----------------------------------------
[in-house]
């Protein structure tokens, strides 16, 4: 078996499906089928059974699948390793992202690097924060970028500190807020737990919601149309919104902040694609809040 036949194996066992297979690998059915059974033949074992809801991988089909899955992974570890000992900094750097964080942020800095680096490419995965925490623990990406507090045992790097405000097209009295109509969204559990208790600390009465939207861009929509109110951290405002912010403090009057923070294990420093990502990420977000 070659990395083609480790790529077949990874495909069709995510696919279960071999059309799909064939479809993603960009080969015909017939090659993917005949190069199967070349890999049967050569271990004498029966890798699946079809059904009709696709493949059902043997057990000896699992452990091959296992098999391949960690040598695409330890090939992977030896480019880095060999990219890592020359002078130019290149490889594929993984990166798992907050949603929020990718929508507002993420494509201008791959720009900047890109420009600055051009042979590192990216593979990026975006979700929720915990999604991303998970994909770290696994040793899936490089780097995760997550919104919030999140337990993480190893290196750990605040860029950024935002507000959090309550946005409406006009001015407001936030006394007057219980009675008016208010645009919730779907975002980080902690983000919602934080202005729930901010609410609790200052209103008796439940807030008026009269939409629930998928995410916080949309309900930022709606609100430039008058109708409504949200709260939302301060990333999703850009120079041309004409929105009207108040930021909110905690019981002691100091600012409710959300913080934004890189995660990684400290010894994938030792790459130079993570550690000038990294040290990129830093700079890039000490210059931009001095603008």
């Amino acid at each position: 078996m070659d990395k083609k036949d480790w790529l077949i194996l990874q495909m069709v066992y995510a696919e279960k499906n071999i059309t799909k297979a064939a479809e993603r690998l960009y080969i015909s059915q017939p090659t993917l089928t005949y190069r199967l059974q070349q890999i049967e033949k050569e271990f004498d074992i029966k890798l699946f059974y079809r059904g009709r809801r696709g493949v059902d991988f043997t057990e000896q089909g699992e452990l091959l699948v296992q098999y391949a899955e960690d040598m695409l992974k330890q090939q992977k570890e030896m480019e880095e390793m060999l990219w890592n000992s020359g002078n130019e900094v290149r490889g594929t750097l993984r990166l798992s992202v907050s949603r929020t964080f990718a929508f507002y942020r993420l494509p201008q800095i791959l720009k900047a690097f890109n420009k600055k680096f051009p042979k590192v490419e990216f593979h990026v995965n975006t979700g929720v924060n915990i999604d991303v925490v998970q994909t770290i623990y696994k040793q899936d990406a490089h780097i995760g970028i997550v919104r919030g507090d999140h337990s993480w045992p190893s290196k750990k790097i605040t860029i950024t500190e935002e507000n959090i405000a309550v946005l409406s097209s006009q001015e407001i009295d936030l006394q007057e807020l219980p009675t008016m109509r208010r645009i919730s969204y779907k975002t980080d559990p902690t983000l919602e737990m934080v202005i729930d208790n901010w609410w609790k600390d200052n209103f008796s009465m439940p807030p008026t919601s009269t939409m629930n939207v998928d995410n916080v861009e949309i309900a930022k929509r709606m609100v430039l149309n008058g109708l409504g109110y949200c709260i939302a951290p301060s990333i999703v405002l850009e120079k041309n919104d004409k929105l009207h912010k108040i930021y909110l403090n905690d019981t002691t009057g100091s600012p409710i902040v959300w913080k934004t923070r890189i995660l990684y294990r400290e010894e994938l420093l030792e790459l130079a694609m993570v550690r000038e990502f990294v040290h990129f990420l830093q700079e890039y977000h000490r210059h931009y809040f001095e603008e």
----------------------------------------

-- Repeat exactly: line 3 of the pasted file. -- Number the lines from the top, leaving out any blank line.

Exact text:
């Amino acid at each position: 078996m070659d990395k083609k036949d480790w790529l077949i194996l990874q495909m069709v066992y995510a696919e279960k499906n071999i059309t799909k297979a064939a479809e993603r690998l960009y080969i015909s059915q017939p090659t993917l089928t005949y190069r199967l059974q070349q890999i049967e033949k050569e271990f004498d074992i029966k890798l699946f059974y079809r059904g009709r809801r696709g493949v059902d991988f043997t057990e000896q089909g699992e452990l091959l699948v296992q098999y391949a899955e960690d040598m695409l992974k330890q090939q992977k570890e030896m480019e880095e390793m060999l990219w890592n000992s020359g002078n130019e900094v290149r490889g594929t750097l993984r990166l798992s992202v907050s949603r929020t964080f990718a929508f507002y942020r993420l494509p201008q800095i791959l720009k900047a690097f890109n420009k600055k680096f051009p042979k590192v490419e990216f593979h990026v995965n975006t979700g929720v924060n915990i999604d991303v925490v998970q994909t770290i623990y696994k040793q899936d990406a490089h780097i995760g970028i997550v919104r919030g507090d999140h337990s993480w045992p190893s290196k750990k790097i605040t860029i950024t500190e935002e507000n959090i405000a309550v946005l409406s097209s006009q001015e407001i009295d936030l006394q007057e807020l219980p009675t008016m109509r208010r645009i919730s969204y779907k975002t980080d559990p902690t983000l919602e737990m934080v202005i729930d208790n901010w609410w609790k600390d200052n209103f008796s009465m439940p807030p008026t919601s009269t939409m629930n939207v998928d995410n916080v861009e949309i309900a930022k929509r709606m609100v430039l149309n008058g109708l409504g109110y949200c709260i939302a951290p301060s990333i999703v405002l850009e120079k041309n919104d004409k929105l009207h912010k108040i930021y909110l403090n905690d019981t002691t009057g100091s600012p409710i902040v959300w913080k934004t923070r890189i995660l990684y294990r400290e010894e994938l420093l030792e790459l130079a694609m993570v550690r000038e990502f990294v040290h990129f990420l830093q700079e890039y977000h000490r210059h931009y809040f001095e603008e």